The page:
Let’s get back to windfarms, shall we? It’s been a few weeks since I wrote
anything about it but there has been a lot going on, in terms of the fight
between the crofters and French multinational EDF for the right to develop
renewables on the land around Stornoway.
There has been a huge amount of media attention over the past month –
including a seven-minute piece on Channel 4 News – and this has unearthed
some apparent conflicts of interest as well as a lot of wheeling and
dealing and general shenanigans.
I’m not going to go over it all again – all my previous stories on the
issue are available under the ‘renewables’ category on this blog – but a
lot of people are now watching to see what EDF, along with project partners
Wood Group, are going to do next in order to get their controversial
36-turbine Stornoway wind farm across the line.
EDF and partner Wood Group – going by the name Lewis Wind Power up here –
have been given a 70-year lease to the ground from the Stornoway Trust.
Their plans are bitterly opposed by a number of crofting townships who want
to develop their own renewables schemes – and have the wherewithal to do so
– but EDF are steamrollering ahead, with a hostile legal action that is
currently working its way through the Scottish Land Court.
The main reason they have been able to get this far is because they have
enjoyed the massive support of the Stornoway Trust, ironically the oldest
and biggest community landowner in the country, and our local authority,
Comhairle nan Eilean Siar.
That is exceptionally frustrating – and, to be honest, somewhat distressing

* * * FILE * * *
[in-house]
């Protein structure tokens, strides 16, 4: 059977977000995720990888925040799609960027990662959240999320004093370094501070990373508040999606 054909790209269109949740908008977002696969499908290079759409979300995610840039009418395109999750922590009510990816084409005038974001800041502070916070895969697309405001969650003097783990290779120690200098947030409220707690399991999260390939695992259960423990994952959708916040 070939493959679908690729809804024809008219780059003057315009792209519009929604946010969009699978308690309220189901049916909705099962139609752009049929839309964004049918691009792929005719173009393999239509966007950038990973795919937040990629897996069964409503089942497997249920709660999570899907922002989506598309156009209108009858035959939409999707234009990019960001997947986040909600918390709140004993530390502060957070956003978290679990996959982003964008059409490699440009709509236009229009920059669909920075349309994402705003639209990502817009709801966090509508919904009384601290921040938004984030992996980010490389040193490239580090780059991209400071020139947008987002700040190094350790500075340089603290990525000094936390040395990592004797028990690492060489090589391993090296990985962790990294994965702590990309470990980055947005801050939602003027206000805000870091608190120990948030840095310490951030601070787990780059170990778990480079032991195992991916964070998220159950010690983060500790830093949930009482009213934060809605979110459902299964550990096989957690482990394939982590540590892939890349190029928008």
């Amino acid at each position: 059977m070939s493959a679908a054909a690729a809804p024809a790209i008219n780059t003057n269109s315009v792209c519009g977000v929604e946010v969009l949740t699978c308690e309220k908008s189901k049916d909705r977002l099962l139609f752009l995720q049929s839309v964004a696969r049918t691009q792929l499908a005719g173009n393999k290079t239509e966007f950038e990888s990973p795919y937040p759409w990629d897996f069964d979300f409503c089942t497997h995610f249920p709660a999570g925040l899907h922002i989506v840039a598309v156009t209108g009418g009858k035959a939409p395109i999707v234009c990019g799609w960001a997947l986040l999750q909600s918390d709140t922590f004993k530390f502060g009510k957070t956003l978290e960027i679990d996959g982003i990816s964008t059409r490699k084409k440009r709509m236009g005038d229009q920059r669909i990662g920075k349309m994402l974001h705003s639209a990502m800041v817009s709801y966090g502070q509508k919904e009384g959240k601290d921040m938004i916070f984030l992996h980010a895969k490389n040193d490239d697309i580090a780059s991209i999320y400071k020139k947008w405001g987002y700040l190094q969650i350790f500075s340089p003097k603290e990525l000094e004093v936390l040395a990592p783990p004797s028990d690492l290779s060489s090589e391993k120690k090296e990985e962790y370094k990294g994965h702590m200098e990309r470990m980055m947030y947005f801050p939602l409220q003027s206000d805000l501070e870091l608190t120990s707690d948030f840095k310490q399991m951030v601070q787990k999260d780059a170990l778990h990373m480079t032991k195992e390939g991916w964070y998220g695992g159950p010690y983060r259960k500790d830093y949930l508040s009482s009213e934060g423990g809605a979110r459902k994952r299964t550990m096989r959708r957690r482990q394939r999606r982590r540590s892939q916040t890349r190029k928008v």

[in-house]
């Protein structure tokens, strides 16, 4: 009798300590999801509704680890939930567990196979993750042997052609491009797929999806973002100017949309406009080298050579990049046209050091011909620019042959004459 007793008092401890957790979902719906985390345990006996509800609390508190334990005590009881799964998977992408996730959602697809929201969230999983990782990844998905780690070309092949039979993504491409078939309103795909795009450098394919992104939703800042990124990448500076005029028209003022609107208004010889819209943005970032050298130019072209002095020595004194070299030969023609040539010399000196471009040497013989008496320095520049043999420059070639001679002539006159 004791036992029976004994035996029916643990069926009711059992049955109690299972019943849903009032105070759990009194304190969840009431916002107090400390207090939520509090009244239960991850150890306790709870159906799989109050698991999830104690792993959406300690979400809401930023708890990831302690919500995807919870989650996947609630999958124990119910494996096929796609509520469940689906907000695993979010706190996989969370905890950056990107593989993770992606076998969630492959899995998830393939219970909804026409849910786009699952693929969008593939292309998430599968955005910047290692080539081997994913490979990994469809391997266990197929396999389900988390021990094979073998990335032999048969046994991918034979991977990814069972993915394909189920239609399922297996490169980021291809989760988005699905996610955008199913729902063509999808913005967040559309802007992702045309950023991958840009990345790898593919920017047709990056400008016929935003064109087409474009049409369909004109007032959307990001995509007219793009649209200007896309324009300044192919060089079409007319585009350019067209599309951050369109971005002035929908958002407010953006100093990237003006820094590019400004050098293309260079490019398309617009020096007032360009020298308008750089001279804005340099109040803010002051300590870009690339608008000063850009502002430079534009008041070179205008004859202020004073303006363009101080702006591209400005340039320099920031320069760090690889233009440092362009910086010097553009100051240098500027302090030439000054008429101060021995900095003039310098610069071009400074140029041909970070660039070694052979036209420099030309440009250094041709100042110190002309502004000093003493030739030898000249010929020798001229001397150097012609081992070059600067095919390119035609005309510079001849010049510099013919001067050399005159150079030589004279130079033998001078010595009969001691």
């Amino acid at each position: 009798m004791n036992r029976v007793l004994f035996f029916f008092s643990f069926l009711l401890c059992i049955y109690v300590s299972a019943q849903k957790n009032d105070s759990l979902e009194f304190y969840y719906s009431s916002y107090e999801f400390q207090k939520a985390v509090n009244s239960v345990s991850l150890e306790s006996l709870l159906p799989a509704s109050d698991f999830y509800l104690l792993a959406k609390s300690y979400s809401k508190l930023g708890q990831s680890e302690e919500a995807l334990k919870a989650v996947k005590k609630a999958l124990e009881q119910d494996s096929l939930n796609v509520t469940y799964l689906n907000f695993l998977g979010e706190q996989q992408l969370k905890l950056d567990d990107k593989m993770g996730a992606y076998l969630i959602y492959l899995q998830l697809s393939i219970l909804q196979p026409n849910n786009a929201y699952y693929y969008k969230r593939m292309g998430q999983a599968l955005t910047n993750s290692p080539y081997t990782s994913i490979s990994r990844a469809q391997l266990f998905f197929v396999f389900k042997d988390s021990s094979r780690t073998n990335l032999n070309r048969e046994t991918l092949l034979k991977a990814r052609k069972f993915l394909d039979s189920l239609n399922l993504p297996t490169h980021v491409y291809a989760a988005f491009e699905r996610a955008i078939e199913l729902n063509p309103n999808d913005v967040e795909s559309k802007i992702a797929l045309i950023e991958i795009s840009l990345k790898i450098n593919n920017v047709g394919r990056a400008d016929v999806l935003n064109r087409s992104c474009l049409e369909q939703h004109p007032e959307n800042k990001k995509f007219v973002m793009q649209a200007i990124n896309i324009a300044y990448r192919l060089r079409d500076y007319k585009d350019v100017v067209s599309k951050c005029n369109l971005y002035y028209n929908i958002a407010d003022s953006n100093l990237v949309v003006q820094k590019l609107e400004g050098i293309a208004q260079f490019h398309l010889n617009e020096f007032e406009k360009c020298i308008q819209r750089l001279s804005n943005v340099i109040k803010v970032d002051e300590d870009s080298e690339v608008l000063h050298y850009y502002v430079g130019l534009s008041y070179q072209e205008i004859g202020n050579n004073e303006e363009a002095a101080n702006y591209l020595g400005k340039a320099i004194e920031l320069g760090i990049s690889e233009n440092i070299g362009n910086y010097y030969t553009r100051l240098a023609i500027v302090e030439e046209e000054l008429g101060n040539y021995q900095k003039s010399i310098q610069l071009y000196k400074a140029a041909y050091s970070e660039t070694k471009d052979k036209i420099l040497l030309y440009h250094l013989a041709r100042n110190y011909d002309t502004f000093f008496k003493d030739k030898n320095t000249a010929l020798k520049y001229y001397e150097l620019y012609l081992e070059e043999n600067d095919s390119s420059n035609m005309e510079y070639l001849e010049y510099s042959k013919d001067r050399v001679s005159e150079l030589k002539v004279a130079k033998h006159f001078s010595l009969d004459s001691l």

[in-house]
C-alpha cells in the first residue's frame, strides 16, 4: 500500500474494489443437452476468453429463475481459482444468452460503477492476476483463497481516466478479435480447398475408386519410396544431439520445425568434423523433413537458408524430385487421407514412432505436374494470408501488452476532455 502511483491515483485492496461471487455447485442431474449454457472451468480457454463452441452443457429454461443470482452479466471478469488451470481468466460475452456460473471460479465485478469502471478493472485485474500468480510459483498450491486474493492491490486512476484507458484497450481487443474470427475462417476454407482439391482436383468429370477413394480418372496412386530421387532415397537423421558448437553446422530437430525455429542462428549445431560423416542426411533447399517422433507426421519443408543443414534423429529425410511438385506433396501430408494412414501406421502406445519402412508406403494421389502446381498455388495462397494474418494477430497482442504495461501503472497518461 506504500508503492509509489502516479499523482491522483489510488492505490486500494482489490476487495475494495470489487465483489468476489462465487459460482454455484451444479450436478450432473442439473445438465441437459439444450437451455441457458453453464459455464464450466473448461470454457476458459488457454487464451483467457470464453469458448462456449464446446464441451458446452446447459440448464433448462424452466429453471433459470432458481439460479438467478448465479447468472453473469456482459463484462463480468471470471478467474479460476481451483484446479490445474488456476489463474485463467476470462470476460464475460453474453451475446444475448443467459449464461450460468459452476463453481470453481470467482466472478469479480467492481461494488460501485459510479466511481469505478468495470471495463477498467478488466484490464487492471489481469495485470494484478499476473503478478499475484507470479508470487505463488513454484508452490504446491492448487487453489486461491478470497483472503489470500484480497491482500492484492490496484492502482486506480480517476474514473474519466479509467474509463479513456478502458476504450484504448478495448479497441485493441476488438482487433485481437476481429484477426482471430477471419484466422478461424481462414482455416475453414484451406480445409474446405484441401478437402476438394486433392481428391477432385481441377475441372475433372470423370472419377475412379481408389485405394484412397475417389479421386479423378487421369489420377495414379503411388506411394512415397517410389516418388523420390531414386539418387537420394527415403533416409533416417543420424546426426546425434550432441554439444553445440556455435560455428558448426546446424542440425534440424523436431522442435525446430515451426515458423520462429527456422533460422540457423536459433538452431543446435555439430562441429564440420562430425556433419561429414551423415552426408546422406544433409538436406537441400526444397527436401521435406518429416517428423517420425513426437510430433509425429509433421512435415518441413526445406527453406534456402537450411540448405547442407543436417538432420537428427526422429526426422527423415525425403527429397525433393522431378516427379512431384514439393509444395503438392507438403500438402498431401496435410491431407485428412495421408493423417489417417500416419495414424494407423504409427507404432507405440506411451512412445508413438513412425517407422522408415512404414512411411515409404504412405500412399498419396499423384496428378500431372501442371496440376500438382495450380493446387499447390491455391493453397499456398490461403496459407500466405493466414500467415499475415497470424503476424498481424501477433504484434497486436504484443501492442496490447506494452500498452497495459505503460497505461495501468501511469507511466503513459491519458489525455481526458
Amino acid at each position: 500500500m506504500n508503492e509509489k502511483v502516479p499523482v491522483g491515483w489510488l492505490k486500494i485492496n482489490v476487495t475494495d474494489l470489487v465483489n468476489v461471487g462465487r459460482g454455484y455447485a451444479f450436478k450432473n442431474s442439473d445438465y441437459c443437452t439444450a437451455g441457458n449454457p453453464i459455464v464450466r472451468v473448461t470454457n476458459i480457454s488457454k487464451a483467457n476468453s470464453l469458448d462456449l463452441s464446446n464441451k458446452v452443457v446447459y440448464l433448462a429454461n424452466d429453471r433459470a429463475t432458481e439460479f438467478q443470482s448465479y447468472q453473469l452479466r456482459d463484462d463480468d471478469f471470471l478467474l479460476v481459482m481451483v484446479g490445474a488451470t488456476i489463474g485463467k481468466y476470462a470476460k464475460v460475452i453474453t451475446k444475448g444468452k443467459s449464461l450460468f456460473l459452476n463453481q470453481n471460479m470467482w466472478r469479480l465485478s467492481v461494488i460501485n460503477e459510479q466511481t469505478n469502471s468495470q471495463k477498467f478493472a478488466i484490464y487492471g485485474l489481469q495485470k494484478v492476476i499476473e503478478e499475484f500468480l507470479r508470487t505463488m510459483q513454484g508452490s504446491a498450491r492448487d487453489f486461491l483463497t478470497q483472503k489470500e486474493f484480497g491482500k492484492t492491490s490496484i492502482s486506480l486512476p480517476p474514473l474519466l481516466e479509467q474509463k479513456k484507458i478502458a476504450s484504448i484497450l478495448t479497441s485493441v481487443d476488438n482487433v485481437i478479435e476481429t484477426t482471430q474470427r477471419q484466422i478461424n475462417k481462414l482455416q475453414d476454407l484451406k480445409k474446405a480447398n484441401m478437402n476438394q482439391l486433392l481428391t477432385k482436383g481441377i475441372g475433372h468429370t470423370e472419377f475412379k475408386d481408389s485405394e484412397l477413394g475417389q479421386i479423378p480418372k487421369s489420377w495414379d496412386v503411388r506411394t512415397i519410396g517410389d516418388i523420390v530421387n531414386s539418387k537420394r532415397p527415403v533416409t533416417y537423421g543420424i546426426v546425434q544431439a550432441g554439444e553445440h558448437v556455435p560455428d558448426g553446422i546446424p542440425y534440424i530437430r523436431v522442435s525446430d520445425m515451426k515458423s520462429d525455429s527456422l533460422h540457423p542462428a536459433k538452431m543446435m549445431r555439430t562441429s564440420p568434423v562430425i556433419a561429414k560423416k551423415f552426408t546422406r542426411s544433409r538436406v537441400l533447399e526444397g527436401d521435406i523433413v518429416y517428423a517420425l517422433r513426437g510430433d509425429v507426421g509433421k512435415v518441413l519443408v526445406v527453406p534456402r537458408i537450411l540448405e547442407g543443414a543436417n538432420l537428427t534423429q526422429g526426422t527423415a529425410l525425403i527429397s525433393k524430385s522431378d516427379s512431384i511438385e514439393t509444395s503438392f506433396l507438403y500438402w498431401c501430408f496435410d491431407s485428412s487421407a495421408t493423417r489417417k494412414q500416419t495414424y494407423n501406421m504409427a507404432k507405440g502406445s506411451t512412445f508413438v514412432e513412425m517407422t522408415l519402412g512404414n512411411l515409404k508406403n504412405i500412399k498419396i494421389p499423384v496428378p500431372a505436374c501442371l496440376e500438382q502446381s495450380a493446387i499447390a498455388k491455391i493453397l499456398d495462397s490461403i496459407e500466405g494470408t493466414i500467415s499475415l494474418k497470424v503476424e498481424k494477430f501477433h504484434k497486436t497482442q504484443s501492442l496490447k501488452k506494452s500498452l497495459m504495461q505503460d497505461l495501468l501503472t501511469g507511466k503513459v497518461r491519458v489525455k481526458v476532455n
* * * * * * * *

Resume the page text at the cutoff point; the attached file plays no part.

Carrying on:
– for so many of the islanders who want to see more development of
For reasons we cannot understand, the Comhairle seems Hell-bent on making
sure Electricité de France gets every single one of the 81 turbines it
wants for Lewis, even though the four crofting townships involved in this
are quite capable of developing 21 of the turbines themselves and returning
much more money into the local economy.
The crofters would be using the same technical, financial and business
model that has proved so successful for Point and Sandwick Trust.
I have been banging my David and Goliath drum for long enough and felt that
we were getting nowhere. So, I admit, it has been very satisfying to see
the issue finally hit the primetime news.
To get your story on Channel 4 News – it was also in The Guardian the month
before (Crofters on Lewis fight EDF and Wood Group’s wind farm proposal)
and then the Daily Mail and on Radio 4 shortly afterwards – is the Ace in
pack when it comes to coverage.
And although the talk in the steamie is dying down now, the aftershocks are
still being felt.
I want to talk a closer look now at who said what in the Channel 4 piece
(Crofters fight EDF wind farm plan) and the rather interesting connections
that exist between some senior local politicians (clue: it’s more than one)
I also want to bust some myths, particularly the inaccuracies being peddled
by EDF’s Kerry MacPhee about the interconnector – because, my goodness, we
But let’s start at the start.
I knew the Channel 4 programme was in the pipeline for months and was very
pleased to see Alex Thomson, its chief correspondent, arrive in Stornoway
with a crew for a week in February – read about that in A Whole Lot of
Media Activity. Yes, we had to wait weeks for the piece to be screened, but
it was worth the wait.
It was a slam-dunk. An extremely lucid piece of journalism. This is a
complex issue and Alex – pictured here in a piece to camera at the Point
and Sandwick Trust wind farm – just got it.